It’s been a while.
On Sunday night I was at a service where a young guy was preaching. I think it was his first time. This guy does a great job ministering and working with teenagers. But preaching to a mixed congregation was a new experience and pretty daunting.
He did a good job. He dealt with the text, explained it well, used illustrations, spoke intelligible English. Good stuff. I hope he gets constructive feedback and does it again, even better.
Thinking about this reminded me of early feedback I got in my early days of preaching. Frankly, I didn’t understand what I was hearing. So I heard similar things several times over.
“You obviously haven’t done much preaching.”
“You are very nervous.”
“You need to grow in confidence in the Word.”
This last one was from a pastor who wrote three sides of A4 of constructive criticism. I didn’t understand this comment at the time. I thought I did have confidence in the Word.
Now I realise that I was proud, thought of myself and my abilities too highly, expected praise every time. I had no confidence in the Word, just in me. Hence my preaching was self-conscious and woeful.
Over the last three years I have been discovering the truth. I am nothing, Christ is everything. I am called to be a no-name servant who rolls up before the congregation to deliver a message from the King. And they must know it is from the King of Kings. This means
- The no-name preacher must have a deep appreciation of who his Lord is. Christ has absolute authority. No-name must demand to be heard. When he speaks all people should be silent.
- The no-name preacher must know the message, its point, its application. He needs to steep himself in it and spend a lot of time with God about it, wrestling.
- No-name must receive the message himself. He is both a servant and a subject.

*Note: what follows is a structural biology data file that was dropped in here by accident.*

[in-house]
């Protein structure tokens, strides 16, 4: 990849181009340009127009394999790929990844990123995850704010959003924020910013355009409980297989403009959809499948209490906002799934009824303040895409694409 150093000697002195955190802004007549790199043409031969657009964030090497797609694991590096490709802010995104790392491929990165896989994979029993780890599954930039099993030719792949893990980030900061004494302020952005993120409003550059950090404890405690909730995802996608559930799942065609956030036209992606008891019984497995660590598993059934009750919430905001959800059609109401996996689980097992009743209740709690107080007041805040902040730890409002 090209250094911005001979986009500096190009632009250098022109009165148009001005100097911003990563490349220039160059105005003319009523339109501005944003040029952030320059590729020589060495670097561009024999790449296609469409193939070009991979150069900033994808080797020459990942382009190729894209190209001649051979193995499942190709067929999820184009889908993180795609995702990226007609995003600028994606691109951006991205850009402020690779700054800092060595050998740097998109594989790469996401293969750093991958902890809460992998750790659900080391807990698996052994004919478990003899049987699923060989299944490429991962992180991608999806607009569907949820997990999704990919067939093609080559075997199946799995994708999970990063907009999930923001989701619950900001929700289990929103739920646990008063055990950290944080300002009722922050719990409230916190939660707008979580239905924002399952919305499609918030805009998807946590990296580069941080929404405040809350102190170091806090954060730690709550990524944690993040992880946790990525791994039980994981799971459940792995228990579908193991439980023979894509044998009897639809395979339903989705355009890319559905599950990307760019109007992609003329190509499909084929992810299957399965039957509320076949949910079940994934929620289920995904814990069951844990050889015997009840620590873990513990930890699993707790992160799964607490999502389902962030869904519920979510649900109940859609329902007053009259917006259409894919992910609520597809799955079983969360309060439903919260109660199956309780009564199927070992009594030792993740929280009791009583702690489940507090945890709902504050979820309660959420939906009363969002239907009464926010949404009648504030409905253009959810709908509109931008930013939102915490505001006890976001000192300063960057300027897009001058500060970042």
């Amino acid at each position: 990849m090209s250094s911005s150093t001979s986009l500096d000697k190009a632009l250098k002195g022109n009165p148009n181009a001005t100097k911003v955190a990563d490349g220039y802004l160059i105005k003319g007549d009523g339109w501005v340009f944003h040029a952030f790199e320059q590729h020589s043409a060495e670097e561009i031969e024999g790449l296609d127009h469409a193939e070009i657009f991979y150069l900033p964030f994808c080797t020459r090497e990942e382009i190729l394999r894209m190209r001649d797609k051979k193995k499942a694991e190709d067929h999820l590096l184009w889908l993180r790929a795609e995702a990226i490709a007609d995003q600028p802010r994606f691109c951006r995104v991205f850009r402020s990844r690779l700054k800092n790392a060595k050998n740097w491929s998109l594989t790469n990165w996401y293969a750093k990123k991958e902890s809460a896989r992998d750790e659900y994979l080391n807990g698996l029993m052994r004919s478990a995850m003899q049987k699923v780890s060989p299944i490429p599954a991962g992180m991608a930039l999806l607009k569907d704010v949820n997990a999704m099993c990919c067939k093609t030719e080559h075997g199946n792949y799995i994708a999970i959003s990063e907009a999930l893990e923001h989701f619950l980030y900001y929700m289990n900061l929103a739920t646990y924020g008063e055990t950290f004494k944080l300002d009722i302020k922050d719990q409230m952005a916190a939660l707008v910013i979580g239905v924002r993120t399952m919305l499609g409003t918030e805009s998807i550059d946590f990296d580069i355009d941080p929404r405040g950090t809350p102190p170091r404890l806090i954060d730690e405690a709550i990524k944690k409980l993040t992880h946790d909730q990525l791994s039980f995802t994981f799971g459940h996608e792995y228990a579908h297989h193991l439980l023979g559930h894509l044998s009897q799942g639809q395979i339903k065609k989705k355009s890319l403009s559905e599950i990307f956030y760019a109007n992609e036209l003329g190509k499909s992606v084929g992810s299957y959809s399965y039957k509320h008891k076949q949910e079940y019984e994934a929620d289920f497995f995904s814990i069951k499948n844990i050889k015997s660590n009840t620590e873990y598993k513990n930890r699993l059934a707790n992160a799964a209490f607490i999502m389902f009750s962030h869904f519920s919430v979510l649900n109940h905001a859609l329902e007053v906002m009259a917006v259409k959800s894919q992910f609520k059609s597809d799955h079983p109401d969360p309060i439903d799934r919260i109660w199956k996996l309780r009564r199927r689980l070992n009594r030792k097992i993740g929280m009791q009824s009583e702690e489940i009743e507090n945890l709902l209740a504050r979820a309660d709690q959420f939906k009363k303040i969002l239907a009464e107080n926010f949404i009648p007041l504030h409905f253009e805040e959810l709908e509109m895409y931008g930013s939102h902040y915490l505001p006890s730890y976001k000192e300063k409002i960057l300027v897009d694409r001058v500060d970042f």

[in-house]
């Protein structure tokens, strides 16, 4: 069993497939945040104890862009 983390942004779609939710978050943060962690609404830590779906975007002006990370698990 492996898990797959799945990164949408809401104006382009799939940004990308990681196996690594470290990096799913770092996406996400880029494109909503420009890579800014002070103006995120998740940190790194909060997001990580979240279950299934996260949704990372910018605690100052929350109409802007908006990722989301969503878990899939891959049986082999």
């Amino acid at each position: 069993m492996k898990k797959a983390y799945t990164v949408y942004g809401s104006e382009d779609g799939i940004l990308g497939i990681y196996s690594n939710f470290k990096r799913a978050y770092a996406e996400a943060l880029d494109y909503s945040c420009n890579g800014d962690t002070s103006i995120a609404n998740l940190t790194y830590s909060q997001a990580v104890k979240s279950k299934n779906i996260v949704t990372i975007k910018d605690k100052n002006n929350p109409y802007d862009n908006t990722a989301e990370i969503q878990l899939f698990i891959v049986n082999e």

- As No-name preaches, he must seek the approval of his King. No-name may not like the message. The congregation may not like it. But that doesn’t matter if Jesus Christ wants it said.
- When No-name preaches he must demand the full attention of the hearers. Not because of himself but because of Jesus Christ. That means he must preach with certainty, conviction and clarity. (Thanks to John MacArthur for this alliteration!) He must not be happy that some people look out the window, fiddle with their watch, look bored. If that is the case something has gone wrong. It may be something wrong with them, but most probably with No-name.
- A no-name preacher must be willing to die for preaching the King’s message. Yes, die.
I have had several opportunities over the last three years to speak to other preachers about preaching. Often the conversation gets down to these things. Not “methods” or “techniques” but about heart: preaching as a man who belongs to Another.
I didn’t get a chance to speak to this young guy after the service. But I would have told him the essence of what I have listed above.
Finally, having ranted a little on this, I have a confession to make. I have much to learn about this. Last Sunday morning was probably the worst sermon I have preached for a while. As I was preaching I was thinking, “What is your point?” Without certainty there is no conviction. Without conviction there is no clarity. Without clarity the people do not hear. If they do not hear they cannot believe. They get nothing but sore ears. What good is that?